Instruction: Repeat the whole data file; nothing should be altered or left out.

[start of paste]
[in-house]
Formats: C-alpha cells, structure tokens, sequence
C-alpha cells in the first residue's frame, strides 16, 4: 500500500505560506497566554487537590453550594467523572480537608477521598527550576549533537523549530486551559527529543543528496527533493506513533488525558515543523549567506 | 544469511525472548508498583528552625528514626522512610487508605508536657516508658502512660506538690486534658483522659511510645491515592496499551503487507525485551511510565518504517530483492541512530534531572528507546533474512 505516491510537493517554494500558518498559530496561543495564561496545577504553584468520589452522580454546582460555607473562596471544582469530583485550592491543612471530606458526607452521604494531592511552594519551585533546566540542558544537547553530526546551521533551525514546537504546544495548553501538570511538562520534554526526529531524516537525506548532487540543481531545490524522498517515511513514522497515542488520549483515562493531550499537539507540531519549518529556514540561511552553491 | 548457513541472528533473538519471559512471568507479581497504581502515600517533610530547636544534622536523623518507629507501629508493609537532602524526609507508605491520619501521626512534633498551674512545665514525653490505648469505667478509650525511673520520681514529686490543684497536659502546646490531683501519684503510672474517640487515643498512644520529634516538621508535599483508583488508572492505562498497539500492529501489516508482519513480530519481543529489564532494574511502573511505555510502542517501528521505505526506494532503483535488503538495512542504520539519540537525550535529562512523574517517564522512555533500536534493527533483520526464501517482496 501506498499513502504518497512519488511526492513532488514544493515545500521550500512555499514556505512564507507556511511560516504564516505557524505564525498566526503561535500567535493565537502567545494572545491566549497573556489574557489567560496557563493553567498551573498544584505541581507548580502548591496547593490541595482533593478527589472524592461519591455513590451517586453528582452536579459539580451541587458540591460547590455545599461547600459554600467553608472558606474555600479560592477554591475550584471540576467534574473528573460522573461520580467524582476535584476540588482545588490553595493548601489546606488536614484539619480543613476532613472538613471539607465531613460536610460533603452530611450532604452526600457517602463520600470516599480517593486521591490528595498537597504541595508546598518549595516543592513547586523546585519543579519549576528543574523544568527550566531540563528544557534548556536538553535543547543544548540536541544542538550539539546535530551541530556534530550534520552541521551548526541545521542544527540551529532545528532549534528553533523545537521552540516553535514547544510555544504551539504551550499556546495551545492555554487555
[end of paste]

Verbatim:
[in-house]
Formats: C-alpha cells, structure tokens, sequence
C-alpha cells in the first residue's frame, strides 16, 4: 500500500505560506497566554487537590453550594467523572480537608477521598527550576549533537523549530486551559527529543543528496527533493506513533488525558515543523549567506 | 544469511525472548508498583528552625528514626522512610487508605508536657516508658502512660506538690486534658483522659511510645491515592496499551503487507525485551511510565518504517530483492541512530534531572528507546533474512 505516491510537493517554494500558518498559530496561543495564561496545577504553584468520589452522580454546582460555607473562596471544582469530583485550592491543612471530606458526607452521604494531592511552594519551585533546566540542558544537547553530526546551521533551525514546537504546544495548553501538570511538562520534554526526529531524516537525506548532487540543481531545490524522498517515511513514522497515542488520549483515562493531550499537539507540531519549518529556514540561511552553491 | 548457513541472528533473538519471559512471568507479581497504581502515600517533610530547636544534622536523623518507629507501629508493609537532602524526609507508605491520619501521626512534633498551674512545665514525653490505648469505667478509650525511673520520681514529686490543684497536659502546646490531683501519684503510672474517640487515643498512644520529634516538621508535599483508583488508572492505562498497539500492529501489516508482519513480530519481543529489564532494574511502573511505555510502542517501528521505505526506494532503483535488503538495512542504520539519540537525550535529562512523574517517564522512555533500536534493527533483520526464501517482496 501506498499513502504518497512519488511526492513532488514544493515545500521550500512555499514556505512564507507556511511560516504564516505557524505564525498566526503561535500567535493565537502567545494572545491566549497573556489574557489567560496557563493553567498551573498544584505541581507548580502548591496547593490541595482533593478527589472524592461519591455513590451517586453528582452536579459539580451541587458540591460547590455545599461547600459554600467553608472558606474555600479560592477554591475550584471540576467534574473528573460522573461520580467524582476535584476540588482545588490553595493548601489546606488536614484539619480543613476532613472538613471539607465531613460536610460533603452530611450532604452526600457517602463520600470516599480517593486521591490528595498537597504541595508546598518549595516543592513547586523546585519543579519549576528543574523544568527550566531540563528544557534548556536538553535543547543544548540536541544542538550539539546535530551541530556534530550534520552541521551548526541545521542544527540551529532545528532549534528553533523545537521552540516553535514547544510555544504551539504551550499556546495551545492555554487555